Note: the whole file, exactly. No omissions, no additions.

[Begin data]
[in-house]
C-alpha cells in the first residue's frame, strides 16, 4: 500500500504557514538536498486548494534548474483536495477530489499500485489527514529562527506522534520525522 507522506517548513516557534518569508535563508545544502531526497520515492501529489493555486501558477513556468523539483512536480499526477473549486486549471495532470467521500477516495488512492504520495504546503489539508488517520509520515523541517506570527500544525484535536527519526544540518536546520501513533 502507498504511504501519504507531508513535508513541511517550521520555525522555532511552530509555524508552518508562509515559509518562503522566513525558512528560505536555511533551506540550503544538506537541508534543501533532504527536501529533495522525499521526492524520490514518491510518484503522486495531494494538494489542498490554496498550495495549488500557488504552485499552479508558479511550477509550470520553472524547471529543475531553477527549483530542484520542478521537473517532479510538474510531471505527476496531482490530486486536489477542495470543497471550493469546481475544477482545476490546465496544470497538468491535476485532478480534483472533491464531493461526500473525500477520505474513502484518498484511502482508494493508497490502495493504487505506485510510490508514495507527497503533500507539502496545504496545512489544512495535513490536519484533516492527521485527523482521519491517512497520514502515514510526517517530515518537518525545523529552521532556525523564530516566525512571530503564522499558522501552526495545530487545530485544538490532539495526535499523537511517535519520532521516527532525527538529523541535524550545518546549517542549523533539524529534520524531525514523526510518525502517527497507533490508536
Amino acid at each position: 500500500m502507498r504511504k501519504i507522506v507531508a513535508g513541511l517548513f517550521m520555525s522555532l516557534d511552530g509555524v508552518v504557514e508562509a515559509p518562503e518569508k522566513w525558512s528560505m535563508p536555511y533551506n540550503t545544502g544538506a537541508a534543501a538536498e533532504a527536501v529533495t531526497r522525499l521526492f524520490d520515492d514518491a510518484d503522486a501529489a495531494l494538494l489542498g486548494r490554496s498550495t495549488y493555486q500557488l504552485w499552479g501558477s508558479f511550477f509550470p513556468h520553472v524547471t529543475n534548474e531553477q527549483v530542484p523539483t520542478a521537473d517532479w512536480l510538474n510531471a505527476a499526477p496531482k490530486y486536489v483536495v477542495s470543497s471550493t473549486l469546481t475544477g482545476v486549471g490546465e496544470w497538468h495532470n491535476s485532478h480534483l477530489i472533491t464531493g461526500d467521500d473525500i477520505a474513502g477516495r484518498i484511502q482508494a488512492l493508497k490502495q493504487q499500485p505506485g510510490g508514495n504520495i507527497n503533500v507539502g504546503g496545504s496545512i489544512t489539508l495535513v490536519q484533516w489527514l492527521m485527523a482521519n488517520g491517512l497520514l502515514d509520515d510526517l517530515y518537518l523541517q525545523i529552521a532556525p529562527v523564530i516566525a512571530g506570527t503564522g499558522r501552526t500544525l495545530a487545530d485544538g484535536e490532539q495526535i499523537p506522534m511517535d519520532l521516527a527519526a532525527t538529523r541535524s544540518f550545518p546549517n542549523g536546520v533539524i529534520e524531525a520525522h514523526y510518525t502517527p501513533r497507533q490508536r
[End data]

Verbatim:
[in-house]
C-alpha cells in the first residue's frame, strides 16, 4: 500500500504557514538536498486548494534548474483536495477530489499500485489527514529562527506522534520525522 507522506517548513516557534518569508535563508545544502531526497520515492501529489493555486501558477513556468523539483512536480499526477473549486486549471495532470467521500477516495488512492504520495504546503489539508488517520509520515523541517506570527500544525484535536527519526544540518536546520501513533 502507498504511504501519504507531508513535508513541511517550521520555525522555532511552530509555524508552518508562509515559509518562503522566513525558512528560505536555511533551506540550503544538506537541508534543501533532504527536501529533495522525499521526492524520490514518491510518484503522486495531494494538494489542498490554496498550495495549488500557488504552485499552479508558479511550477509550470520553472524547471529543475531553477527549483530542484520542478521537473517532479510538474510531471505527476496531482490530486486536489477542495470543497471550493469546481475544477482545476490546465496544470497538468491535476485532478480534483472533491464531493461526500473525500477520505474513502484518498484511502482508494493508497490502495493504487505506485510510490508514495507527497503533500507539502496545504496545512489544512495535513490536519484533516492527521485527523482521519491517512497520514502515514510526517517530515518537518525545523529552521532556525523564530516566525512571530503564522499558522501552526495545530487545530485544538490532539495526535499523537511517535519520532521516527532525527538529523541535524550545518546549517542549523533539524529534520524531525514523526510518525502517527497507533490508536
Amino acid at each position: 500500500m502507498r504511504k501519504i507522506v507531508a513535508g513541511l517548513f517550521m520555525s522555532l516557534d511552530g509555524v508552518v504557514e508562509a515559509p518562503e518569508k522566513w525558512s528560505m535563508p536555511y533551506n540550503t545544502g544538506a537541508a534543501a538536498e533532504a527536501v529533495t531526497r522525499l521526492f524520490d520515492d514518491a510518484d503522486a501529489a495531494l494538494l489542498g486548494r490554496s498550495t495549488y493555486q500557488l504552485w499552479g501558477s508558479f511550477f509550470p513556468h520553472v524547471t529543475n534548474e531553477q527549483v530542484p523539483t520542478a521537473d517532479w512536480l510538474n510531471a505527476a499526477p496531482k490530486y486536489v483536495v477542495s470543497s471550493t473549486l469546481t475544477g482545476v486549471g490546465e496544470w497538468h495532470n491535476s485532478h480534483l477530489i472533491t464531493g461526500d467521500d473525500i477520505a474513502g477516495r484518498i484511502q482508494a488512492l493508497k490502495q493504487q499500485p505506485g510510490g508514495n504520495i507527497n503533500v507539502g504546503g496545504s496545512i489544512t489539508l495535513v490536519q484533516w489527514l492527521m485527523a482521519n488517520g491517512l497520514l502515514d509520515d510526517l517530515y518537518l523541517q525545523i529552521a532556525p529562527v523564530i516566525a512571530g506570527t503564522g499558522r501552526t500544525l495545530a487545530d485544538g484535536e490532539q495526535i499523537p506522534m511517535d519520532l521516527a527519526a532525527t538529523r541535524s544540518f550545518p546549517n542549523g536546520v533539524i529534520e524531525a520525522h514523526y510518525t502517527p501513533r497507533q490508536r